Building Brand Love with Superior User Experience
We would like to pose a provocative question: Could you make your product or service so great to use that your customers would want to tattoo your logo onto their arm?
In consumer products, customers are happy to display their loyalty to brands that they love and with which they identify. Why couldn’t this be possible in industry applications as well?
Well, in fact it is – and there is a growing body of research that supports this conclusion. The key concept here is user experience, or UX for short. The User Experience and Usability in Complex Systems (UXUS) research programme of the Finnish Metals and Engineering Competence Cluster defined UX as follows:
The User experience (UX) at work is the way a person feels about using a product, service, or system in a work context, and how this shapes the image of oneself as a professional.
The field of UX is based on solid experience and research results that can provide concrete new tools for companies seeking to innovate and renew their business. In industry, the UX framework is still not widely used, whereas in consumer products and services it is often at the very core of product development.
At the heart of UX is putting yourself into the position of the experts that have the most knowledge of how your product works: Your customers, and more specifically, their end users. If you truly understand their world, you can create something that not only works, but also feels good to use, day in and day out.
Forget B2B, think H2H
A term that we should bury once for all is “B2B”. Ultimately, it’s always a person using your product, service or solution. So forget about business-to-business, think human-to-human. You are not designing a product for your customer. You are designing it for their users. If you just think in terms of one business selling to another, you will never reach the realm of double-price premium.
Unfortunately, we can’t tell you what the solution is – not for the container shipping industry, nor for whatever other field you may work in. But we can tell you that whoever does come up with that one golden idea will be the one whose offering the customer will want no matter the price, and the customers will be happy to pay extra for using it.
A superlative user experience can’t be something that is just styled onto the final product. It needs to be a core design goal throughout the entire process. You can go beyond a merely well-engineered product (with all due respect to engineers) and create something that truly “wows” the user – and it doesn’t need to add any cost overhead to the development process.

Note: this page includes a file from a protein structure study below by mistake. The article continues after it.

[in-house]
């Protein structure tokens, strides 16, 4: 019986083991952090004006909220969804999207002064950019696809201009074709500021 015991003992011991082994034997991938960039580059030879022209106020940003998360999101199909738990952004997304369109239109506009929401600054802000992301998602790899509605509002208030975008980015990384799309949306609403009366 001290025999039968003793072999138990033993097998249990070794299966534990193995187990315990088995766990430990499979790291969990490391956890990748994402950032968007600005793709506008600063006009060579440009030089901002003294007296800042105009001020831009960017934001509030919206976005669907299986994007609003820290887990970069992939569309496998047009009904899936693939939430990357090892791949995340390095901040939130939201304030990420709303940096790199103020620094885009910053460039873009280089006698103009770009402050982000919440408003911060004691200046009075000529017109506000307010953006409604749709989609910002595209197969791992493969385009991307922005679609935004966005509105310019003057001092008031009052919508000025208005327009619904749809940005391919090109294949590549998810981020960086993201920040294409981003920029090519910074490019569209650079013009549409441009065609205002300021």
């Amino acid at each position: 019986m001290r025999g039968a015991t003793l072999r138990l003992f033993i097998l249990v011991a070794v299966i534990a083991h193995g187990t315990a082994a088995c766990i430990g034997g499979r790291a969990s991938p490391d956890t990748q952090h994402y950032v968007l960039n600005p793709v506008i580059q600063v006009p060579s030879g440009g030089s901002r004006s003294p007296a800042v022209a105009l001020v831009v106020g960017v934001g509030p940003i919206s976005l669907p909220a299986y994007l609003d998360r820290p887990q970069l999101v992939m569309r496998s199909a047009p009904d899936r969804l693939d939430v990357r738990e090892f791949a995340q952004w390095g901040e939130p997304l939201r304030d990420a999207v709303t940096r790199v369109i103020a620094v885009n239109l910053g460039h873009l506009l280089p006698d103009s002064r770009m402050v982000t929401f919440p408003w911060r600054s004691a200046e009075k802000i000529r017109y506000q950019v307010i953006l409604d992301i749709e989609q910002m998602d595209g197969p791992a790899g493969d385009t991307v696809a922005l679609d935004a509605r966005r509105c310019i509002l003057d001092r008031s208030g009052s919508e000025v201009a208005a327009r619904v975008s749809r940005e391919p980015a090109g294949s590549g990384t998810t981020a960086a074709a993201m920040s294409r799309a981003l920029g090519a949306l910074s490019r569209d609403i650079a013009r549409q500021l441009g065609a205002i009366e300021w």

Goal: Make some people super happy
Reaching this level of UX will require providing not what the customer ordered, but something that greatly exceeds their expectations; something they haven’t even imagined yet. We need to deliver more than what the customer asked for. On the other hand, this also calls for great skill as we can’t overstep the project brief or make the customer feel like we are underestimating them.
UX goes beyond traditional concepts of usability, user interface design, industrial design and brand identity. An axiom of good UX design is that we shouldn’t worry about designing a product or solution that makes everyone happy. It is much better to create something that makes some people super happy.
If your customers love using your product – if they feel good about it – they will love your brand. Think about Apple users and their relationship to their tablets, smartphones and computers. Think about Harley-Davidson enthusiasts actually tattooing the logo of their motorcycle on their arm. This is certainly the ultimate victory for any brand. Or is it? After all, the question then becomes how to transfer this brand love to the next, upcoming generation of customers.
What, then, is the equivalent for our industry? It is unlikely that many clients in the container shipping business would want to engrave their service provider’s logo onto their biceps. But if a product or service is so good that people feel great using it, they will want to buy from us – or from you – and price will not be the only deciding factor. How does that sound?
So, the race is on. Who will get there first?
To read more about the possibilities of the UX methodology and research results in the field, visit http://uxus.fimecc.com/tags/ux-booklet
This article was co-authored with Maaria Nuutinen. Nuutinen was programme manager of the FIMECC UXUS programme (2010-2015). Her passion is to understand and help human and organisational activity in the context of technology enabled business. She is particularly interested in developing ways for enhancing mind set change and value co-creation based on user and customer experience. Her research interests include organisational culture, change management and service innovations. She is a Vice President in Business, Innovation and Foresight at VTT Technical Research Centre of Finland Ltd. Maaria Nuutinen received her PhD in psychology from the University of Helsinki in 2006. This post has been published also at VTT’s blog: https://vttblog.com/